“What kind of class?”
“Belly dancing,” she whispered, her face growing even hotter.
Ota’s eyes grew wide. “Are you doing this to surprise me, Koro?”
Kira vigorously shook her head. “O-of course not! It’s just really good exercise!”
Kira’s eyes never left the screen as she moved her body. It was the last video of the collection, the master level. Her breathing came out in hard bursts and sweat made her skin sparkle. The burn in her muscles felt amazing. Moving her hips to the music, her full attention was on dancing and she never heard the front door open.
“What are you doing?”
Kira let out a yelp and spun around, finding Soryu standing in the doorway. “I-I as just practicing…”
Trailing his eyes over her revealing outfit, the mobster began to blush deep red. “Make sure you look the door next time…” he mumbled before turning around and leaving again.
It was a business dinner and she was the last person he had expected to see there. When the dancers first came out, the conversation came to a halt and all eyes moved to the women. They were beautiful and definitely knew the proper way to draw a man’s attention.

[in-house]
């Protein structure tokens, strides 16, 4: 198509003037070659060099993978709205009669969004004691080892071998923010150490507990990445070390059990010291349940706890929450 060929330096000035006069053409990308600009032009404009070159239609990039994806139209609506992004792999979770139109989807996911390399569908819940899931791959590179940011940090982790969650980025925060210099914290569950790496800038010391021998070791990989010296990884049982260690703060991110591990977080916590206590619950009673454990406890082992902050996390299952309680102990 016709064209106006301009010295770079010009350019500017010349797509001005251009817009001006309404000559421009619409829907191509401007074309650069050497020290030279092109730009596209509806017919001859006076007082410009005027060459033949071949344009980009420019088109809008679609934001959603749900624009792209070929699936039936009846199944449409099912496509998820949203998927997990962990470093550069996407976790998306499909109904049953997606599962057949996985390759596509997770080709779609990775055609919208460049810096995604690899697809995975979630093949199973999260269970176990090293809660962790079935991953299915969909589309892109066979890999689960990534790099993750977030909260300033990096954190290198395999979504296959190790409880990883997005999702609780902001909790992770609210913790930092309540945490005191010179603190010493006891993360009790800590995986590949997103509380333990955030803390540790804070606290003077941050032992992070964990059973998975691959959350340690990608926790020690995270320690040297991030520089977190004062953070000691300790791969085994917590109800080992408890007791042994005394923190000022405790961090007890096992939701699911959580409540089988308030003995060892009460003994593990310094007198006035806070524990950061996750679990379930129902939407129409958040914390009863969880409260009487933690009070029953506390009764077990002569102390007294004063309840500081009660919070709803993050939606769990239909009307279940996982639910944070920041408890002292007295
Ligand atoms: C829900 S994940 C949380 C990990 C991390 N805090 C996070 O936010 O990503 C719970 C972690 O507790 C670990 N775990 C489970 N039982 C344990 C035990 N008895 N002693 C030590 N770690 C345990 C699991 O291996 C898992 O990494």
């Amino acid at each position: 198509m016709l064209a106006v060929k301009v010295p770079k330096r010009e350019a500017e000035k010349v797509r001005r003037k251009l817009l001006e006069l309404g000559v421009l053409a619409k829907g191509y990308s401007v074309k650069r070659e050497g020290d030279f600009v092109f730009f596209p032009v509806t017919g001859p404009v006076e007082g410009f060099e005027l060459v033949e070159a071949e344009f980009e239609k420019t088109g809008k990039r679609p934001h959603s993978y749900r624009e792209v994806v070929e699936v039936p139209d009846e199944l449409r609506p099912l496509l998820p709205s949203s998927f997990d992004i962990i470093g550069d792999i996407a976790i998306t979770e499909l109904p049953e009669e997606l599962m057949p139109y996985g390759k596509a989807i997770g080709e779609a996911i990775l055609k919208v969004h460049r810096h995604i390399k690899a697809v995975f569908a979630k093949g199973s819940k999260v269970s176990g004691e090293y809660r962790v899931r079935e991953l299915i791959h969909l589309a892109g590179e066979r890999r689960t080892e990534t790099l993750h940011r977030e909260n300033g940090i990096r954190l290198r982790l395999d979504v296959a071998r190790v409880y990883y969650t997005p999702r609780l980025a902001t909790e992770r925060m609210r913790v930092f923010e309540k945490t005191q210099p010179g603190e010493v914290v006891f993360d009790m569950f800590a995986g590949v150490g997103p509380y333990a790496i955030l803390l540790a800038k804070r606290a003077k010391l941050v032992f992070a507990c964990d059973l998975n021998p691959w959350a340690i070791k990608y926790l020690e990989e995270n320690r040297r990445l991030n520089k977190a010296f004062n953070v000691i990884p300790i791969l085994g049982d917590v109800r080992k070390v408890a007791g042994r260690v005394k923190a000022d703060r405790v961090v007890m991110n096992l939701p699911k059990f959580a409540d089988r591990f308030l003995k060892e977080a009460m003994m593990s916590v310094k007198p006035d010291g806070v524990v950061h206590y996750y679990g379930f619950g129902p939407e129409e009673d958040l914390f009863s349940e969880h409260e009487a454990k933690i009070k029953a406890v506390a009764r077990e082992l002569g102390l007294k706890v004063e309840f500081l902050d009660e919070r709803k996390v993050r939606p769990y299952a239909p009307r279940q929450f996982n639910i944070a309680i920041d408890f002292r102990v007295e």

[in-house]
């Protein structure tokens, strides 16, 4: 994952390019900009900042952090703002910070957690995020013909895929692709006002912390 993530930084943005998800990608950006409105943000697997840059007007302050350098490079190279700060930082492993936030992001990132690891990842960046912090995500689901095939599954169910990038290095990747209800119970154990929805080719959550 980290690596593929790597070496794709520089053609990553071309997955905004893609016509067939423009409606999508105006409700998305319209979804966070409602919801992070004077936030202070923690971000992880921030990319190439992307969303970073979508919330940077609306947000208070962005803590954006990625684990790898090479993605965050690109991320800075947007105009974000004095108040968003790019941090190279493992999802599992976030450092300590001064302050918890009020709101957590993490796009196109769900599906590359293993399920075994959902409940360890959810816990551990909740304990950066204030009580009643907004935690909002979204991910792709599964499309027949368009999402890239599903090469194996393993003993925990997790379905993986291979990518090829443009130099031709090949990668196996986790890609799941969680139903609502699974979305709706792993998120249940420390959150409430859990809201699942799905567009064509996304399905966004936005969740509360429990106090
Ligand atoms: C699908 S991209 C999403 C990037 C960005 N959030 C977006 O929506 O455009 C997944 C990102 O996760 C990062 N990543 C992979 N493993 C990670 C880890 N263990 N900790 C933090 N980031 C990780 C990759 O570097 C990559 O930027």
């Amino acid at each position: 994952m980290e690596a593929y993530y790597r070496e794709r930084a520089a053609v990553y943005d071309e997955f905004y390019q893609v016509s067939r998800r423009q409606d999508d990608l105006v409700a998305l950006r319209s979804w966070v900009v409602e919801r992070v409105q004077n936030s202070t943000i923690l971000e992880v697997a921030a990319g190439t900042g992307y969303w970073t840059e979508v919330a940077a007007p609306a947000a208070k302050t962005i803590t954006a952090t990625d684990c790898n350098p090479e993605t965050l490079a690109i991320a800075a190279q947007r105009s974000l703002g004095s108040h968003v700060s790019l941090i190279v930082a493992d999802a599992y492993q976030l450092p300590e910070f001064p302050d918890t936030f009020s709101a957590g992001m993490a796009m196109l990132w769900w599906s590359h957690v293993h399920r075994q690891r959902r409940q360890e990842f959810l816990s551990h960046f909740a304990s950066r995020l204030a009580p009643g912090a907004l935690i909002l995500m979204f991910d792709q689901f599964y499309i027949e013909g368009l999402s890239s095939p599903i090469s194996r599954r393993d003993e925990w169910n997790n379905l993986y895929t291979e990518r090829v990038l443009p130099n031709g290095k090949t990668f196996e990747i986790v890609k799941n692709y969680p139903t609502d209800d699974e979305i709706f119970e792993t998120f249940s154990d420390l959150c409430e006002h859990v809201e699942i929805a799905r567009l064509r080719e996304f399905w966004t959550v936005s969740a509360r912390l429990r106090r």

Eisuke’s eyes travelled over the body of the shortest woman, a body he knew very well. Meeting her surprised gaze, his eyes grew wide and then narrowed. “Gentlemen, if you’ll excuse me…” Eisuke stood abruptly and throw his suit jacket over the young woman’s revealed body before grabbing her arm and dragging her from the private dining room.
“What are you doing here?” he hissed.
Kira’s eyes were downcast as she pulled the jacket tighter around her. “I needed some extra money so I thought ‘why not?’”
Eisuke glared at her. “Why would you need extra money?”